James Patterson (1)
Julia Donaldson (2)
Daisy Meadows (3)
Roald Dahl (9)
Roderick Hunt (4)
Francesca Simon (5)
M C Beaton (6)
Adam Blade (7)
Nora Roberts (10)
Jacqueline Wilson (8)

Something that CAN possibly be attributed to a film though is the popularity of The Girl on the Train on the list of top ten titles borrowed with both the hardback and the paperback making the list. And thrillers make up the whole top ten which suggests to me that a) it's a certain type of reader that makes most use of libraries or b) most thrillers can only be read once so there's no point in buying them. But I may be wrong on both counts. Here's the list:

Top 10 most borrowed titles, 2016/17

The Girl on the Train by Paula Hawkins (hardback edition)
Make Me by Lee Child (hardback edition)
Night School by Lee Child
Personal by Lee Child
Make Me by Lee Child (paperback edition)
The Girl on the Train by Paula Hawkins (paperback edition)
When the Music’s Over by Peter Robinson
Cometh the Hour by Jeffrey Archer
Bullseye by James Patterson
The Last Mile by David Baldacci

So where did all this data come from? PLR was established by Act of Parliament in 1979 and is run by the British Library. It's the system that gives authors and other book contributors (illustrators, photographers, editors, narrators etc) the legal right to receive payment from government each time their books are borrowed through the public library system. In February 2018 PLR distributed £6 million to 22,108 authors at a Rate Per Loan of 8.20p. A change to PLR came into effect at the start of this month too to take account of the "digital revolution" when the PLR office started to collect remote ebook loans data, so it will be interesting to see how many e-books libraries actual lend out when the data becomes available in 2020.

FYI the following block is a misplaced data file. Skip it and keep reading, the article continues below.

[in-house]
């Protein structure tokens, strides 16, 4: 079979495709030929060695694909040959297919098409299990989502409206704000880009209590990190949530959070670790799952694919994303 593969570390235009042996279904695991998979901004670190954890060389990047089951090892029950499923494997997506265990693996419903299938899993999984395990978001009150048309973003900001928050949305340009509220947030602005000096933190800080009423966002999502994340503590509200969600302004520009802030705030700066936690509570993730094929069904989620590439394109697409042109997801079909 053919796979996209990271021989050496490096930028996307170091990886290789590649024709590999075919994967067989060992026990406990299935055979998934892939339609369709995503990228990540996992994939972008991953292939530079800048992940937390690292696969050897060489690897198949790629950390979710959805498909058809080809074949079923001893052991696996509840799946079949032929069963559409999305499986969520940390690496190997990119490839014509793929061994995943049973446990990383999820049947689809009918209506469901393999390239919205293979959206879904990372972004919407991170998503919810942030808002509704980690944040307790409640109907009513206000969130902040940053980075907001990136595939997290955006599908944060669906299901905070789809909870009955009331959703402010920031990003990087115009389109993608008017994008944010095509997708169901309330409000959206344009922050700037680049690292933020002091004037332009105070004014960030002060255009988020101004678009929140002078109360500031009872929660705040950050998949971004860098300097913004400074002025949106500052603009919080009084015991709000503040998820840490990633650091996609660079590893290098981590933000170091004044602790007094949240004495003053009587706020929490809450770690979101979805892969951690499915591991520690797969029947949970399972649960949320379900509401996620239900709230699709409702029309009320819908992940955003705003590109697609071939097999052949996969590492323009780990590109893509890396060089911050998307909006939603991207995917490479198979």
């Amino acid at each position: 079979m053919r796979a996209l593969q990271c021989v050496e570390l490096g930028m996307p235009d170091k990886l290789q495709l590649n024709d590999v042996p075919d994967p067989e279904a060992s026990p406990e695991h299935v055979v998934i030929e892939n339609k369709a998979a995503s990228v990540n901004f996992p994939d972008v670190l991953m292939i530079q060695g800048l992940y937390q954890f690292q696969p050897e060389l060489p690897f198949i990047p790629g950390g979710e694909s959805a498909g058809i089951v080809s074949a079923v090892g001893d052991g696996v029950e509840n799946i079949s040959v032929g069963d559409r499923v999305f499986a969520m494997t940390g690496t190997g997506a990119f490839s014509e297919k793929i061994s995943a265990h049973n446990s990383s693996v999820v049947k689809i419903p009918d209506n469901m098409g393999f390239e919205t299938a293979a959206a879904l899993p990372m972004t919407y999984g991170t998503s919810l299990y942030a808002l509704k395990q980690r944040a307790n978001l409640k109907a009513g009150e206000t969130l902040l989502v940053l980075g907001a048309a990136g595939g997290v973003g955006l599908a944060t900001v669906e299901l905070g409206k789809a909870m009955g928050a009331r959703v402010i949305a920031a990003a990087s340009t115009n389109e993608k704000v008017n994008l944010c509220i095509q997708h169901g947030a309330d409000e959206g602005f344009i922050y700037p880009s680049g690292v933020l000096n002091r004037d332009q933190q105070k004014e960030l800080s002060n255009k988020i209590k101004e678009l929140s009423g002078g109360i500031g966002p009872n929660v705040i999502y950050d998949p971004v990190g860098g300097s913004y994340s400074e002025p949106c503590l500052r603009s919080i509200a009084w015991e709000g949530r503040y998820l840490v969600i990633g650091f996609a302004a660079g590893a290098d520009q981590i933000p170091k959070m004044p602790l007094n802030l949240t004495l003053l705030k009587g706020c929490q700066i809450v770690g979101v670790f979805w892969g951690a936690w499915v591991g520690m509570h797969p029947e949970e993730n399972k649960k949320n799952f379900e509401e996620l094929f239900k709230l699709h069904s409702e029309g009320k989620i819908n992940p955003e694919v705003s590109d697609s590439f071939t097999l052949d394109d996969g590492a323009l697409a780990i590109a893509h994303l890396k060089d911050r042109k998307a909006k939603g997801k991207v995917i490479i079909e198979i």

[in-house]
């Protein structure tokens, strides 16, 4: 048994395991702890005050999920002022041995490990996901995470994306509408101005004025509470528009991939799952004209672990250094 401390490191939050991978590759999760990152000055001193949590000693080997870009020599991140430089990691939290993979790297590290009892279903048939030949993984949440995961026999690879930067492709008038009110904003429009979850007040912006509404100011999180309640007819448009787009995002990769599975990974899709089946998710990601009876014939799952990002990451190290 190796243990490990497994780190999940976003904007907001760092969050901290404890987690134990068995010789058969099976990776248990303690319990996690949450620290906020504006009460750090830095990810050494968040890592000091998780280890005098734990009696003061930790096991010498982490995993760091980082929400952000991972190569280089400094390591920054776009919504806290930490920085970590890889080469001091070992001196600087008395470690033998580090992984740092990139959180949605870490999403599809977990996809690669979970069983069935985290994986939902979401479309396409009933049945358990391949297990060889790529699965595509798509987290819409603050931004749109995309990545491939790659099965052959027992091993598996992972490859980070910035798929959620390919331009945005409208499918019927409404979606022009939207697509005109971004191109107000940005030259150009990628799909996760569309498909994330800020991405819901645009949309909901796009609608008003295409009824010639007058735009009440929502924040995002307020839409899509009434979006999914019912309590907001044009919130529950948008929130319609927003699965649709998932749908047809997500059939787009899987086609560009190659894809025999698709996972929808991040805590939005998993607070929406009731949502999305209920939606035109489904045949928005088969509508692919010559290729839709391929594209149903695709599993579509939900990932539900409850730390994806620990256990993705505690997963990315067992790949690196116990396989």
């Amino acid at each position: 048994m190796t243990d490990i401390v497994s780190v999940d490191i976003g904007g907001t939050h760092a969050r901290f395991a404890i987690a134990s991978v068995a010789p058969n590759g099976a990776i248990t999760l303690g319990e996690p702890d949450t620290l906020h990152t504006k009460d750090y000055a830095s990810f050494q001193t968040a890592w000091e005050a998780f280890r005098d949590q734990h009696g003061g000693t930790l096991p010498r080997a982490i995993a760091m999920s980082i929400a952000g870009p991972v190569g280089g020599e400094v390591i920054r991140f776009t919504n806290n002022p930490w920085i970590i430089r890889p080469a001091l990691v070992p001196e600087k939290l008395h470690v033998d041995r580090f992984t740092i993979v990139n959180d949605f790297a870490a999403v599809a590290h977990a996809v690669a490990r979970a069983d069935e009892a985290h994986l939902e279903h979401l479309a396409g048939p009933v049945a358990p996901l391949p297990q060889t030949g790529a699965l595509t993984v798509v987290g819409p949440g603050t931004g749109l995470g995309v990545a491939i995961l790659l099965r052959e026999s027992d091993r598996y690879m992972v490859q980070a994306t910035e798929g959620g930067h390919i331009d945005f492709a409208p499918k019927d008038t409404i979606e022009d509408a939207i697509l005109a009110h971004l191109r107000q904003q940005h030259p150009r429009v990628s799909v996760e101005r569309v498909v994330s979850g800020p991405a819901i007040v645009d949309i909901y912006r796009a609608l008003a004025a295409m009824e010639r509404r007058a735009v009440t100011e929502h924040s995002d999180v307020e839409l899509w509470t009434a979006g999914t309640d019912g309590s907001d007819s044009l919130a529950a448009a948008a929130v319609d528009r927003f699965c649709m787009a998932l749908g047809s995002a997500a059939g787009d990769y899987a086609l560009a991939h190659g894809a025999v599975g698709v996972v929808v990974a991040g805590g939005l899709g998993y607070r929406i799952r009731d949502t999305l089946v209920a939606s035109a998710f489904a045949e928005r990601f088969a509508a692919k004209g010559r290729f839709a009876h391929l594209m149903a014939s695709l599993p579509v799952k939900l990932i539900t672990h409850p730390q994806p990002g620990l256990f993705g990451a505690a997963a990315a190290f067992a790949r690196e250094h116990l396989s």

If you're interested (you know you are!) you can find more PLR statistics on their website including breakdowns of the top titles and authors borrowed per area in the UK (yes people from different parts of the country read different things) as well as the top 500 most borrowed authors.

While we're on the subject of money earned by authors, did you know that a survey of UK writers showed the median (mid point) for earnings of professional writers – that is those who dedicate over half their working hours to writing – has fallen by 42% in real terms since 2005 and by 15% since 2013? The median annual income of a professional writer now stands at under £10,500, well below the minimum wage. The number of professional writers earning their income solely from writing has fallen to 13.7% while the gender gap has increased with the average earnings of female professional authors only around 75% of those of the average male professional writer, a drop from 78% in 2005. 

So support any authors you know, buy their books, read their books, borrow their books from libraries, talk about them and review them to encourage other people to read them. Just, please, never, ever, buy or download a pirated copy of a book because the creators receive nothing from them and that is unfair.  But that is a rant for another day.

Info - PLR